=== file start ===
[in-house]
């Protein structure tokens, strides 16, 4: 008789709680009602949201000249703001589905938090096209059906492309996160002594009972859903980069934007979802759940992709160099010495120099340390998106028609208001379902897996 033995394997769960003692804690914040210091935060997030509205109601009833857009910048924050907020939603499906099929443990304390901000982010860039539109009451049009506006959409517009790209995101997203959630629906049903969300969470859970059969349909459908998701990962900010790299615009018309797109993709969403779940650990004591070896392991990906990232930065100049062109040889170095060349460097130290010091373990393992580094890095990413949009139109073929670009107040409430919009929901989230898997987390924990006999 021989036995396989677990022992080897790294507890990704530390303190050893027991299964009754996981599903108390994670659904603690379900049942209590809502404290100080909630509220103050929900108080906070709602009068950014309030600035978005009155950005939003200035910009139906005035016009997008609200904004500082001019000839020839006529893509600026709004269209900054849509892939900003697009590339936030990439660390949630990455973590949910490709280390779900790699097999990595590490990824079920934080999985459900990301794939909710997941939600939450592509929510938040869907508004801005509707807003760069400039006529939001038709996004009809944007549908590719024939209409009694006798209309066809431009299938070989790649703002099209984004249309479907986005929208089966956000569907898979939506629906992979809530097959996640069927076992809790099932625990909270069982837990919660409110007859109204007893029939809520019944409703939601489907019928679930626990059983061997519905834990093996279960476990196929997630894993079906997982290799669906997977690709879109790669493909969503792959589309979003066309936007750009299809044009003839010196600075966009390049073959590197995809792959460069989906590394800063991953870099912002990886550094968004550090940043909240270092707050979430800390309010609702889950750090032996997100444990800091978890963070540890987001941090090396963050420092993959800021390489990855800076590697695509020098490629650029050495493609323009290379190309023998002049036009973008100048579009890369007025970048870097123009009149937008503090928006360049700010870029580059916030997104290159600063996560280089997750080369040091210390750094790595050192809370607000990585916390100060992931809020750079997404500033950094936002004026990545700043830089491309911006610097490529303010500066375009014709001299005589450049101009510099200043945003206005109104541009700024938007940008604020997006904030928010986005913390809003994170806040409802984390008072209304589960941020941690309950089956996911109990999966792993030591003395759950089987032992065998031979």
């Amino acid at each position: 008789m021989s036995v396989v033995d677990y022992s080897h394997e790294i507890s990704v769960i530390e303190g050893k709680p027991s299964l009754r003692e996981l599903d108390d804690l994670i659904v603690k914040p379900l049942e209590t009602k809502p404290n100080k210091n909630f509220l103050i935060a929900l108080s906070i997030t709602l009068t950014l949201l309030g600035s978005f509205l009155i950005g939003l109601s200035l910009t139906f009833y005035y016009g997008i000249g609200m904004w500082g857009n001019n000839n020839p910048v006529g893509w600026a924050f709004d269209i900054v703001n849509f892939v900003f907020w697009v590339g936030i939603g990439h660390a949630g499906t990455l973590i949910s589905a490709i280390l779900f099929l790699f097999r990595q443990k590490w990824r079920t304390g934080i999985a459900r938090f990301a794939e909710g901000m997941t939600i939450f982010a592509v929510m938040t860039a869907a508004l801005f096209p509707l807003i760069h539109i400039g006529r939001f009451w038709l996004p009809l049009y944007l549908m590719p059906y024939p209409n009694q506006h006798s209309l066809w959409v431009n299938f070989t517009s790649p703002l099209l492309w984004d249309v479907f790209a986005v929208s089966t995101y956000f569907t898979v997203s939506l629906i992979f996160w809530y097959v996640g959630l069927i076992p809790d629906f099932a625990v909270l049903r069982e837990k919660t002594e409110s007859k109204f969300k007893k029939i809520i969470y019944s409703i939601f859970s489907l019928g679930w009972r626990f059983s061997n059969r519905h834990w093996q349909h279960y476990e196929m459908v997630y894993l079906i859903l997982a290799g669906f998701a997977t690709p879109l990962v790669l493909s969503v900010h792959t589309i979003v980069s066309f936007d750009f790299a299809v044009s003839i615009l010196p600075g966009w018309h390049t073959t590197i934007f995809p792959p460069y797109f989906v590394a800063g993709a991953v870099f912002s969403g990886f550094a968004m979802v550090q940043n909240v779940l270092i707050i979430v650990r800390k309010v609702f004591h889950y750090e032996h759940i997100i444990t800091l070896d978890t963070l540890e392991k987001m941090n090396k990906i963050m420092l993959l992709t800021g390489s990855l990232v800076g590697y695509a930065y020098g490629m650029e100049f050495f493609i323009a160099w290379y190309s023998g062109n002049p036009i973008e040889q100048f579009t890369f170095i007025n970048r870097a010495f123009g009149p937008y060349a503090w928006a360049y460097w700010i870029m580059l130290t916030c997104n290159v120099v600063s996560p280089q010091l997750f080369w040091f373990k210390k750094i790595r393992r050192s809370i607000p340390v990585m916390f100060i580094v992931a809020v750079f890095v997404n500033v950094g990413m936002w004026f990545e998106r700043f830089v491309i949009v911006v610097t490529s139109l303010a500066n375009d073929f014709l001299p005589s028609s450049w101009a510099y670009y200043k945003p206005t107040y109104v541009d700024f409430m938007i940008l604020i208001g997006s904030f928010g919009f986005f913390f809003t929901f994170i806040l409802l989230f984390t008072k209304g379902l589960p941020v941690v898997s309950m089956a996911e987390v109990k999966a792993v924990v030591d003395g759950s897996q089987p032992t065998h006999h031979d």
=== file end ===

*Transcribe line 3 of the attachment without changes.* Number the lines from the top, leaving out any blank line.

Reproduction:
């Amino acid at each position: 008789m021989s036995v396989v033995d677990y022992s080897h394997e790294i507890s990704v769960i530390e303190g050893k709680p027991s299964l009754r003692e996981l599903d108390d804690l994670i659904v603690k914040p379900l049942e209590t009602k809502p404290n100080k210091n909630f509220l103050i935060a929900l108080s906070i997030t709602l009068t950014l949201l309030g600035s978005f509205l009155i950005g939003l109601s200035l910009t139906f009833y005035y016009g997008i000249g609200m904004w500082g857009n001019n000839n020839p910048v006529g893509w600026a924050f709004d269209i900054v703001n849509f892939v900003f907020w697009v590339g936030i939603g990439h660390a949630g499906t990455l973590i949910s589905a490709i280390l779900f099929l790699f097999r990595q443990k590490w990824r079920t304390g934080i999985a459900r938090f990301a794939e909710g901000m997941t939600i939450f982010a592509v929510m938040t860039a869907a508004l801005f096209p509707l807003i760069h539109i400039g006529r939001f009451w038709l996004p009809l049009y944007l549908m590719p059906y024939p209409n009694q506006h006798s209309l066809w959409v431009n299938f070989t517009s790649p703002l099209l492309w984004d249309v479907f790209a986005v929208s089966t995101y956000f569907t898979v997203s939506l629906i992979f996160w809530y097959v996640g959630l069927i076992p809790d629906f099932a625990v909270l049903r069982e837990k919660t002594e409110s007859k109204f969300k007893k029939i809520i969470y019944s409703i939601f859970s489907l019928g679930w009972r626990f059983s061997n059969r519905h834990w093996q349909h279960y476990e196929m459908v997630y894993l079906i859903l997982a290799g669906f998701a997977t690709p879109l990962v790669l493909s969503v900010h792959t589309i979003v980069s066309f936007d750009f790299a299809v044009s003839i615009l010196p600075g966009w018309h390049t073959t590197i934007f995809p792959p460069y797109f989906v590394a800063g993709a991953v870099f912002s969403g990886f550094a968004m979802v550090q940043n909240v779940l270092i707050i979430v650990r800390k309010v609702f004591h889950y750090e032996h759940i997100i444990t800091l070896d978890t963070l540890e392991k987001m941090n090396k990906i963050m420092l993959l992709t800021g390489s990855l990232v800076g590697y695509a930065y020098g490629m650029e100049f050495f493609i323009a160099w290379y190309s023998g062109n002049p036009i973008e040889q100048f579009t890369f170095i007025n970048r870097a010495f123009g009149p937008y060349a503090w928006a360049y460097w700010i870029m580059l130290t916030c997104n290159v120099v600063s996560p280089q010091l997750f080369w040091f373990k210390k750094i790595r393992r050192s809370i607000p340390v990585m916390f100060i580094v992931a809020v750079f890095v997404n500033v950094g990413m936002w004026f990545e998106r700043f830089v491309i949009v911006v610097t490529s139109l303010a500066n375009d073929f014709l001299p005589s028609s450049w101009a510099y670009y200043k945003p206005t107040y109104v541009d700024f409430m938007i940008l604020i208001g997006s904030f928010g919009f986005f913390f809003t929901f994170i806040l409802l989230f984390t008072k209304g379902l589960p941020v941690v898997s309950m089956a996911e987390v109990k999966a792993v924990v030591d003395g759950s897996q089987p032992t065998h006999h031979d």